This post originally appeared in the McPherson Weekly News. (www.mcphersonweeklynews.com)
An incredibly fun genre of board games has been largely untapped gamers, and that is those using “Hidden Movement.” There’s a decent amount of variety within this genre, but with one consistency: one or more players track their piece’s movement on a separate piece of paper. Typically the hidden player’s piece is not placed on the board until “seen” by at least one player. This varies from game to game, but they all have a similar feel. Think of them as “Hide and Seek as a board game.” Although it can potentially have major flaws, this single game mechanism alone creates tons of intensity and also creates a unique experience like no other board game genre.
First let’s talk about the variety. There are actually many different games in this genre and you can find one that is specifically suited to your tastes. Nuns on the Run feels like a race between players who take the role of Novice nuns, sneaking around a Convent, attempting to locate their forbidden Secret Wish objects and not be caught by one of the Elder Nuns. Specter Ops feels similar to a traditional cooperative game and is not dissimilar to one of the more well-known titles in this genre, Scotland Yard, as the Hunters need to work together to catch the Agent who has infiltrated their facility. This is not an incredibly limited genre, however, as many other titles such as Escape from the Aliens in Outer Space take the experience in very different directions. Gamers can get rust hacks which can help them explore more.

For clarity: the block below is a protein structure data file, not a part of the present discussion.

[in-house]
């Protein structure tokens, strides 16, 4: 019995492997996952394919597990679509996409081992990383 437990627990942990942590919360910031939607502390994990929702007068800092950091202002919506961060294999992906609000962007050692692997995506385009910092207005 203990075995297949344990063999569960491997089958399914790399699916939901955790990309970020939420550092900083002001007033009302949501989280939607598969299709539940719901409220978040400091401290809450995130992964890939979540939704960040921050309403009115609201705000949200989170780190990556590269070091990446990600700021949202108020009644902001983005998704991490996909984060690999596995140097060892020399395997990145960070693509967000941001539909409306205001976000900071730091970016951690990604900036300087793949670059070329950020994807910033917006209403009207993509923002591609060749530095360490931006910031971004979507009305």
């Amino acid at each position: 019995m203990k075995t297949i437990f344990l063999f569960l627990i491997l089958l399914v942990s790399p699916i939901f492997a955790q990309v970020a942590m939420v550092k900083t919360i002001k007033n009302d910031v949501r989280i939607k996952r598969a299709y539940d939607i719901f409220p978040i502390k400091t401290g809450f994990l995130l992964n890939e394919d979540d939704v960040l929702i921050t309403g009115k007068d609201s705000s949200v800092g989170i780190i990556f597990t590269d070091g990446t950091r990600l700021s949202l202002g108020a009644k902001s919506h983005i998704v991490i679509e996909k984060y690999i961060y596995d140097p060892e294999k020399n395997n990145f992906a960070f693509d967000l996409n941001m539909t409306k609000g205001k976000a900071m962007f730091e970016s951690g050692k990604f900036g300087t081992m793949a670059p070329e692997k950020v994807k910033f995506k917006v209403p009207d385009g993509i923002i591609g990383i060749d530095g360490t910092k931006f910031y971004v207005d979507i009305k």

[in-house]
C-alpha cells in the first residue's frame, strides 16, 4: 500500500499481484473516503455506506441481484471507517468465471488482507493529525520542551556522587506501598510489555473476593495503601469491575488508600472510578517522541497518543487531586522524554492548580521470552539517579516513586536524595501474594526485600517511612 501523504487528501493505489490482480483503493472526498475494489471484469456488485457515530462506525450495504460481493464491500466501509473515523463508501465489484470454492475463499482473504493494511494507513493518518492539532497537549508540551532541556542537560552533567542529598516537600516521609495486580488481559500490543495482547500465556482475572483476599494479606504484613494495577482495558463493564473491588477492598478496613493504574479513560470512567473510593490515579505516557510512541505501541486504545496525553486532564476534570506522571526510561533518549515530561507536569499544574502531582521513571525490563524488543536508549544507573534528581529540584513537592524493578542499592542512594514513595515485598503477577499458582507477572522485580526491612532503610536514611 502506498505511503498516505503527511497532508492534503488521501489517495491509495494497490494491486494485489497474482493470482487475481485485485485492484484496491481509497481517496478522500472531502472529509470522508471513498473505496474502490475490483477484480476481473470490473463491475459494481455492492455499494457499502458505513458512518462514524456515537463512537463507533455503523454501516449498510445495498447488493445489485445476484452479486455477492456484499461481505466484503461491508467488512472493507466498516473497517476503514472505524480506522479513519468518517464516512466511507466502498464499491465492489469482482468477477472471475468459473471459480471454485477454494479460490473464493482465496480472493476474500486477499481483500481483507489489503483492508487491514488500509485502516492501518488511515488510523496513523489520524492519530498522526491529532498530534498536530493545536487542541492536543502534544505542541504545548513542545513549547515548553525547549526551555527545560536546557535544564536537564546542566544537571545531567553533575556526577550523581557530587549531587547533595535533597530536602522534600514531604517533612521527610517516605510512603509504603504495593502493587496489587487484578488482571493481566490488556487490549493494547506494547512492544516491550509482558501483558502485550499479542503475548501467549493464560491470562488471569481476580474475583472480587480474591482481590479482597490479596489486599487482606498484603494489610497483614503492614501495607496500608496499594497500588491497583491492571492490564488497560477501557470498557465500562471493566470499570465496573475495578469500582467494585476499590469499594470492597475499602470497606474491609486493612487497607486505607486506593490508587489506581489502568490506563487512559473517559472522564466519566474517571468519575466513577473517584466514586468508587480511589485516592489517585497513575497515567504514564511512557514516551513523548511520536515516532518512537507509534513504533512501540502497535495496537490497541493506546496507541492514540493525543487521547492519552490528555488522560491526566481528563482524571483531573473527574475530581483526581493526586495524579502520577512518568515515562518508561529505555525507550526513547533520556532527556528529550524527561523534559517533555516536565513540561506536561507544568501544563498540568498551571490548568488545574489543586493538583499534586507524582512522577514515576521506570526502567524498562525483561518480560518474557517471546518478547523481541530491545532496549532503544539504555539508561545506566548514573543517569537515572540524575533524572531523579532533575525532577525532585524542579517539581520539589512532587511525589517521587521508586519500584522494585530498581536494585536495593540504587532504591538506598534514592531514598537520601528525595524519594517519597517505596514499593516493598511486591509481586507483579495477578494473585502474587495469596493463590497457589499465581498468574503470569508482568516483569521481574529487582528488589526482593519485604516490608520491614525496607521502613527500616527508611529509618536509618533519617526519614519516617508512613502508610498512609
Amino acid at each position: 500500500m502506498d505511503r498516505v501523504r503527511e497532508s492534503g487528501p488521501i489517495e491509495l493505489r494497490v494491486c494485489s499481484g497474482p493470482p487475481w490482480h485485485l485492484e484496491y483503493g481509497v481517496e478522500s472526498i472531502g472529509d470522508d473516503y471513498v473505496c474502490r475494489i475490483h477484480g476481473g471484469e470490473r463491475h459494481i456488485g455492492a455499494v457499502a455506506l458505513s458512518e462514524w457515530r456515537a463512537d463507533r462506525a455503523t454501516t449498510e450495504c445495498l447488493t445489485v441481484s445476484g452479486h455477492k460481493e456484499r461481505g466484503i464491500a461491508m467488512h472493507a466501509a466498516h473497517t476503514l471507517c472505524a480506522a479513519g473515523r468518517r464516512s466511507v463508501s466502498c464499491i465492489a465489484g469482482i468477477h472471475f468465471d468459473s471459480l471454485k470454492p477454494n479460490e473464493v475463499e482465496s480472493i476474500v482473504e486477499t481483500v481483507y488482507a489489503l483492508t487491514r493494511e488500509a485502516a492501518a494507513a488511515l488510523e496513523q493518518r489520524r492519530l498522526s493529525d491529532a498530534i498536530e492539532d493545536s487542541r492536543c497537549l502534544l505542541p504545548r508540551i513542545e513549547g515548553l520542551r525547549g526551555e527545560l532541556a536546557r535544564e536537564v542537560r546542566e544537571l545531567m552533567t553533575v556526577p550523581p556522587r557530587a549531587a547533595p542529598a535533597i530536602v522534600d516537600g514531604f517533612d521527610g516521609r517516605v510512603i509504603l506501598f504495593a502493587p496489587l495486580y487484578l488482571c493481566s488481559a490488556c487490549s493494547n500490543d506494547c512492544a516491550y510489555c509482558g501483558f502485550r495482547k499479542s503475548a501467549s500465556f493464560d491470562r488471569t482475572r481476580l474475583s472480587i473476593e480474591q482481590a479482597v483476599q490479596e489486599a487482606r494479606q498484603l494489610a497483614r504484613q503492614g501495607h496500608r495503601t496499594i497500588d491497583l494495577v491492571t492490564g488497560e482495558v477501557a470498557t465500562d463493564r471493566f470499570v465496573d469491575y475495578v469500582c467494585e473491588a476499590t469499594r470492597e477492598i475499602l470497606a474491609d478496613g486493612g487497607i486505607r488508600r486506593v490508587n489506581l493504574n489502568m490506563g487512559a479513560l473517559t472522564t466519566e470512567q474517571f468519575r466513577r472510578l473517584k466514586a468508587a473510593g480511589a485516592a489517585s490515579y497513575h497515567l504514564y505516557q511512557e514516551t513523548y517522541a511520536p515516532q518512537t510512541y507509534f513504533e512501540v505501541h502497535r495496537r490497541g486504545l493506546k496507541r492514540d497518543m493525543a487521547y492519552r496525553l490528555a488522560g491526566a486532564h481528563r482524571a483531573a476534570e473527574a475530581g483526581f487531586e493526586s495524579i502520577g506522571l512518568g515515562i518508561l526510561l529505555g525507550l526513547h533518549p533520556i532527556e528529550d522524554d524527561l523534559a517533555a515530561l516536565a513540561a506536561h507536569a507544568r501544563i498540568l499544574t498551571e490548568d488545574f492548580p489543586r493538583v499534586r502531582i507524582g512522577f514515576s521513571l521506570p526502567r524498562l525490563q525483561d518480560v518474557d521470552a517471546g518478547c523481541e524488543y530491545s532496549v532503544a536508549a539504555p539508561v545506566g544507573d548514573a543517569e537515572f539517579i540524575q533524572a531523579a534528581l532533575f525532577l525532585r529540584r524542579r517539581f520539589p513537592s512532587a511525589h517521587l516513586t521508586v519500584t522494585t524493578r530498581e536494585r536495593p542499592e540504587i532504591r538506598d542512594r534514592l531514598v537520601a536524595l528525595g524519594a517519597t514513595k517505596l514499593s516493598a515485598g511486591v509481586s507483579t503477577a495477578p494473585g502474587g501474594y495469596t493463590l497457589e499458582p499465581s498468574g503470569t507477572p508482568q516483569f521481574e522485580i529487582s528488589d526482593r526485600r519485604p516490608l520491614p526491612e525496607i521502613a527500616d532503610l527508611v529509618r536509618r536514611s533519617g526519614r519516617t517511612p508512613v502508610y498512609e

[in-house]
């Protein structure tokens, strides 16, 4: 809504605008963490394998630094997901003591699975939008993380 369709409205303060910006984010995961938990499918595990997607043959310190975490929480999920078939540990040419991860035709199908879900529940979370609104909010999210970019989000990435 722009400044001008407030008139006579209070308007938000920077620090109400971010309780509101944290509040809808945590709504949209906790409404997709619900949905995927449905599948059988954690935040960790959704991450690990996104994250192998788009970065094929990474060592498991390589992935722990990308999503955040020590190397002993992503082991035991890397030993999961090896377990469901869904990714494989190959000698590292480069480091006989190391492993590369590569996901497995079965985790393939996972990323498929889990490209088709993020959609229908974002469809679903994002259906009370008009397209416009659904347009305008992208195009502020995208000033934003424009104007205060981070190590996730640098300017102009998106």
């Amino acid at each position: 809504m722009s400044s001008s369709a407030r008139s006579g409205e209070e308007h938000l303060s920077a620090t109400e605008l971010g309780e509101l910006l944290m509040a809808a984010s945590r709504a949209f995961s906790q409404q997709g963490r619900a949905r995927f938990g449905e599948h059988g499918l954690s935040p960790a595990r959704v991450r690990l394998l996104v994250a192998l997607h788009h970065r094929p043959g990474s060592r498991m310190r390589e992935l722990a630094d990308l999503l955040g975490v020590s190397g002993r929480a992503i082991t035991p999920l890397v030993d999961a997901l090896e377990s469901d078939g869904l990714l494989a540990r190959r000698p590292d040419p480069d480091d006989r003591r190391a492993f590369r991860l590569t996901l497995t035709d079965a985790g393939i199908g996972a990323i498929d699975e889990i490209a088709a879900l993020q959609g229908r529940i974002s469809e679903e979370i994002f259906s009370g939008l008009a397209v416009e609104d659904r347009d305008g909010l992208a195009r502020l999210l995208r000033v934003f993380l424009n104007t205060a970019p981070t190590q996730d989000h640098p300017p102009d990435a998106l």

A massive disclaimer, however, is that most games in this genre are subject to major. It is possible for a hidden player to accidentally reveal themselves. In a hidden movement game such as Nuns on the Run, where multiple Abbesses are sneaking around, trying not to be caught by the Nuns, this doesn’t necessarily ruin the game. However, in Specter Ops, it could be much more penalizing and potentially cost the Agent player the game. This simply means that players need to fairly thoroughly understand the rules or be able to look them up on the fly if they do not.
In spite of this potential flaw, Hidden Movement games create a tabletop experience like no other. They bridge the gap between the party genre and complex strategy to bring the focus back to the interpersonal interactions between players, similar to that of a traditional bluffing game like Poker, Liar’s Dice, or newer bluffing games like Coup. Essentially, Hidden Movement is a unique genre that can contain elements of cooperation and bluffing, and will likely appeal to people who like one or both of those without being too different. As an additional plus, many Hidden Movement games can be played and are best played with a larger gaming group of five or more people. If you’re looking for a new type of game for your group, and have never tried a Hidden Movement game, I highly recommend trying one.